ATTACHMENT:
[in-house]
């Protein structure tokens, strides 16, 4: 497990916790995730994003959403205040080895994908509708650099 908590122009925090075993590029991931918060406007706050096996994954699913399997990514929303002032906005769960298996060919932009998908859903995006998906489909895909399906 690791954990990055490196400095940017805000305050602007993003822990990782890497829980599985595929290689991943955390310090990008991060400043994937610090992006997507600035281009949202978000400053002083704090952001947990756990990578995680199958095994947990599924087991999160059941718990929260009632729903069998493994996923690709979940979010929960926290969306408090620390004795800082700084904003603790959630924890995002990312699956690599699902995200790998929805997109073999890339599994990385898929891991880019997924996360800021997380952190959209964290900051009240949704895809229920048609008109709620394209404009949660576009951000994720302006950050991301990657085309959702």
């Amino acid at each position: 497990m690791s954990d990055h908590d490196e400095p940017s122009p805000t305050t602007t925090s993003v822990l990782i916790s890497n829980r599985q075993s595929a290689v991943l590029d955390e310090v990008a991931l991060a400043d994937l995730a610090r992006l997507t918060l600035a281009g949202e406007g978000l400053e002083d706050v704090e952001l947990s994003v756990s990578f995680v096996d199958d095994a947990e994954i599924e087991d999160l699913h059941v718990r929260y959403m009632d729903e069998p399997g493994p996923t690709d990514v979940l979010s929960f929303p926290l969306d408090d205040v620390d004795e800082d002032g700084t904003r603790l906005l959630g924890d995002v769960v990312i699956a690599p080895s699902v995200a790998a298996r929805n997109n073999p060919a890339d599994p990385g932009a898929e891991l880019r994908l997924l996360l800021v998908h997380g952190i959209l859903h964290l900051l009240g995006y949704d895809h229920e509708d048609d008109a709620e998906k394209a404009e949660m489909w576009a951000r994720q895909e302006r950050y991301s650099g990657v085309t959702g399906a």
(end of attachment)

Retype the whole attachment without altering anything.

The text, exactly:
[in-house]
């Protein structure tokens, strides 16, 4: 497990916790995730994003959403205040080895994908509708650099 908590122009925090075993590029991931918060406007706050096996994954699913399997990514929303002032906005769960298996060919932009998908859903995006998906489909895909399906 690791954990990055490196400095940017805000305050602007993003822990990782890497829980599985595929290689991943955390310090990008991060400043994937610090992006997507600035281009949202978000400053002083704090952001947990756990990578995680199958095994947990599924087991999160059941718990929260009632729903069998493994996923690709979940979010929960926290969306408090620390004795800082700084904003603790959630924890995002990312699956690599699902995200790998929805997109073999890339599994990385898929891991880019997924996360800021997380952190959209964290900051009240949704895809229920048609008109709620394209404009949660576009951000994720302006950050991301990657085309959702």
């Amino acid at each position: 497990m690791s954990d990055h908590d490196e400095p940017s122009p805000t305050t602007t925090s993003v822990l990782i916790s890497n829980r599985q075993s595929a290689v991943l590029d955390e310090v990008a991931l991060a400043d994937l995730a610090r992006l997507t918060l600035a281009g949202e406007g978000l400053e002083d706050v704090e952001l947990s994003v756990s990578f995680v096996d199958d095994a947990e994954i599924e087991d999160l699913h059941v718990r929260y959403m009632d729903e069998p399997g493994p996923t690709d990514v979940l979010s929960f929303p926290l969306d408090d205040v620390d004795e800082d002032g700084t904003r603790l906005l959630g924890d995002v769960v990312i699956a690599p080895s699902v995200a790998a298996r929805n997109n073999p060919a890339d599994p990385g932009a898929e891991l880019r994908l997924l996360l800021v998908h997380g952190i959209l859903h964290l900051l009240g995006y949704d895809h229920e509708d048609d008109a709620e998906k394209a404009e949660m489909w576009a951000r994720q895909e302006r950050y991301s650099g990657v085309t959702g399906a």